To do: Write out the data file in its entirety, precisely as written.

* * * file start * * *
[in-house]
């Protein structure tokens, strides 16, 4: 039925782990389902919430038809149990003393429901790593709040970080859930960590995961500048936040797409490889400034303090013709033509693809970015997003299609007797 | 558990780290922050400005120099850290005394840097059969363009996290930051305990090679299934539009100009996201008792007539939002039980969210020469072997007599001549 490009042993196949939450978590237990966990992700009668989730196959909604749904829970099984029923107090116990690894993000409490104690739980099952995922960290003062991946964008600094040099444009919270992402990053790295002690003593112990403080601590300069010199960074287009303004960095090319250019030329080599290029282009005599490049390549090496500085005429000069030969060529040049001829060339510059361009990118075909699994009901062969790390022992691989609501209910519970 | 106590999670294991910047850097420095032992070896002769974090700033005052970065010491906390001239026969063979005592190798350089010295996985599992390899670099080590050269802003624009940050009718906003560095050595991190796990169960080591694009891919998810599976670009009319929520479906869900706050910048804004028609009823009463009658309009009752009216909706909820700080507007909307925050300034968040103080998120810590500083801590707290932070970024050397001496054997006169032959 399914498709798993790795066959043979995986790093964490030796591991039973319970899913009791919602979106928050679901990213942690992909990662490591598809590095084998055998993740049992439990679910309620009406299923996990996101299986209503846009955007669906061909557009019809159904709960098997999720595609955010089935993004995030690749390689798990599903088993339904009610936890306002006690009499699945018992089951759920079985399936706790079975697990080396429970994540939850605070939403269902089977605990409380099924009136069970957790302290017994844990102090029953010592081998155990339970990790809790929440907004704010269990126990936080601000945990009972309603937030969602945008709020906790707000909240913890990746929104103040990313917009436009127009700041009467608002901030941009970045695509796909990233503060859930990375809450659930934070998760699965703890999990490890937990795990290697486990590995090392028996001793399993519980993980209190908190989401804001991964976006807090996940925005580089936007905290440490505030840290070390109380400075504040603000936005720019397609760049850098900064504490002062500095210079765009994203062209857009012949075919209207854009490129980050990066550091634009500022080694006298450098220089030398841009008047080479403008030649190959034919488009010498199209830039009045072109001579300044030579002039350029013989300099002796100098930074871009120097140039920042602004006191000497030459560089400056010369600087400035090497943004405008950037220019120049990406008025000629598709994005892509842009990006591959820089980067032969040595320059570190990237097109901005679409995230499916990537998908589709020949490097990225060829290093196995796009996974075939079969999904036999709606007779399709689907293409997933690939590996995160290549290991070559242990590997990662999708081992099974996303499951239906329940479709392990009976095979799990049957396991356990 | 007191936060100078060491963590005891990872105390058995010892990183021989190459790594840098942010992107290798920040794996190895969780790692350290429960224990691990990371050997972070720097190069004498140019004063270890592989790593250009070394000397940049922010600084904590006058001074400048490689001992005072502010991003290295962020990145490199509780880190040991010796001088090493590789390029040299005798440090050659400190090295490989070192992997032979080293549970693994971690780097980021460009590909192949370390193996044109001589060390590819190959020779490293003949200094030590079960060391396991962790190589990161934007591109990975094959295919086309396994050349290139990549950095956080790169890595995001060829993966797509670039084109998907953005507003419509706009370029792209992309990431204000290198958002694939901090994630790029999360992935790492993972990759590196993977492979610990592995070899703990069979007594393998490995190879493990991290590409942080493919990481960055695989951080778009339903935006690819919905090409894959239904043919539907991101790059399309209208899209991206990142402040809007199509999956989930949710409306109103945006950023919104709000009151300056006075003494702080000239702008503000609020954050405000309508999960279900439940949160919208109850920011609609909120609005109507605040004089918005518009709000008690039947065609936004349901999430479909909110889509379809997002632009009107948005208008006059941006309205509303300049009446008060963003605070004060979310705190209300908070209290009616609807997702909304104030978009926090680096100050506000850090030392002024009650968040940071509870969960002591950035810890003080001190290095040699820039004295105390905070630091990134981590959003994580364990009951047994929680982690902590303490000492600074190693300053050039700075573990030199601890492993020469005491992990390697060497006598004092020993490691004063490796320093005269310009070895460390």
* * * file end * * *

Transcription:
[in-house]
């Protein structure tokens, strides 16, 4: 039925782990389902919430038809149990003393429901790593709040970080859930960590995961500048936040797409490889400034303090013709033509693809970015997003299609007797 | 558990780290922050400005120099850290005394840097059969363009996290930051305990090679299934539009100009996201008792007539939002039980969210020469072997007599001549 490009042993196949939450978590237990966990992700009668989730196959909604749904829970099984029923107090116990690894993000409490104690739980099952995922960290003062991946964008600094040099444009919270992402990053790295002690003593112990403080601590300069010199960074287009303004960095090319250019030329080599290029282009005599490049390549090496500085005429000069030969060529040049001829060339510059361009990118075909699994009901062969790390022992691989609501209910519970 | 106590999670294991910047850097420095032992070896002769974090700033005052970065010491906390001239026969063979005592190798350089010295996985599992390899670099080590050269802003624009940050009718906003560095050595991190796990169960080591694009891919998810599976670009009319929520479906869900706050910048804004028609009823009463009658309009009752009216909706909820700080507007909307925050300034968040103080998120810590500083801590707290932070970024050397001496054997006169032959 399914498709798993790795066959043979995986790093964490030796591991039973319970899913009791919602979106928050679901990213942690992909990662490591598809590095084998055998993740049992439990679910309620009406299923996990996101299986209503846009955007669906061909557009019809159904709960098997999720595609955010089935993004995030690749390689798990599903088993339904009610936890306002006690009499699945018992089951759920079985399936706790079975697990080396429970994540939850605070939403269902089977605990409380099924009136069970957790302290017994844990102090029953010592081998155990339970990790809790929440907004704010269990126990936080601000945990009972309603937030969602945008709020906790707000909240913890990746929104103040990313917009436009127009700041009467608002901030941009970045695509796909990233503060859930990375809450659930934070998760699965703890999990490890937990795990290697486990590995090392028996001793399993519980993980209190908190989401804001991964976006807090996940925005580089936007905290440490505030840290070390109380400075504040603000936005720019397609760049850098900064504490002062500095210079765009994203062209857009012949075919209207854009490129980050990066550091634009500022080694006298450098220089030398841009008047080479403008030649190959034919488009010498199209830039009045072109001579300044030579002039350029013989300099002796100098930074871009120097140039920042602004006191000497030459560089400056010369600087400035090497943004405008950037220019120049990406008025000629598709994005892509842009990006591959820089980067032969040595320059570190990237097109901005679409995230499916990537998908589709020949490097990225060829290093196995796009996974075939079969999904036999709606007779399709689907293409997933690939590996995160290549290991070559242990590997990662999708081992099974996303499951239906329940479709392990009976095979799990049957396991356990 | 007191936060100078060491963590005891990872105390058995010892990183021989190459790594840098942010992107290798920040794996190895969780790692350290429960224990691990990371050997972070720097190069004498140019004063270890592989790593250009070394000397940049922010600084904590006058001074400048490689001992005072502010991003290295962020990145490199509780880190040991010796001088090493590789390029040299005798440090050659400190090295490989070192992997032979080293549970693994971690780097980021460009590909192949370390193996044109001589060390590819190959020779490293003949200094030590079960060391396991962790190589990161934007591109990975094959295919086309396994050349290139990549950095956080790169890595995001060829993966797509670039084109998907953005507003419509706009370029792209992309990431204000290198958002694939901090994630790029999360992935790492993972990759590196993977492979610990592995070899703990069979007594393998490995190879493990991290590409942080493919990481960055695989951080778009339903935006690819919905090409894959239904043919539907991101790059399309209208899209991206990142402040809007199509999956989930949710409306109103945006950023919104709000009151300056006075003494702080000239702008503000609020954050405000309508999960279900439940949160919208109850920011609609909120609005109507605040004089918005518009709000008690039947065609936004349901999430479909909110889509379809997002632009009107948005208008006059941006309205509303300049009446008060963003605070004060979310705190209300908070209290009616609807997702909304104030978009926090680096100050506000850090030392002024009650968040940071509870969960002591950035810890003080001190290095040699820039004295105390905070630091990134981590959003994580364990009951047994929680982690902590303490000492600074190693300053050039700075573990030199601890492993020469005491992990390697060497006598004092020993490691004063490796320093005269310009070895460390």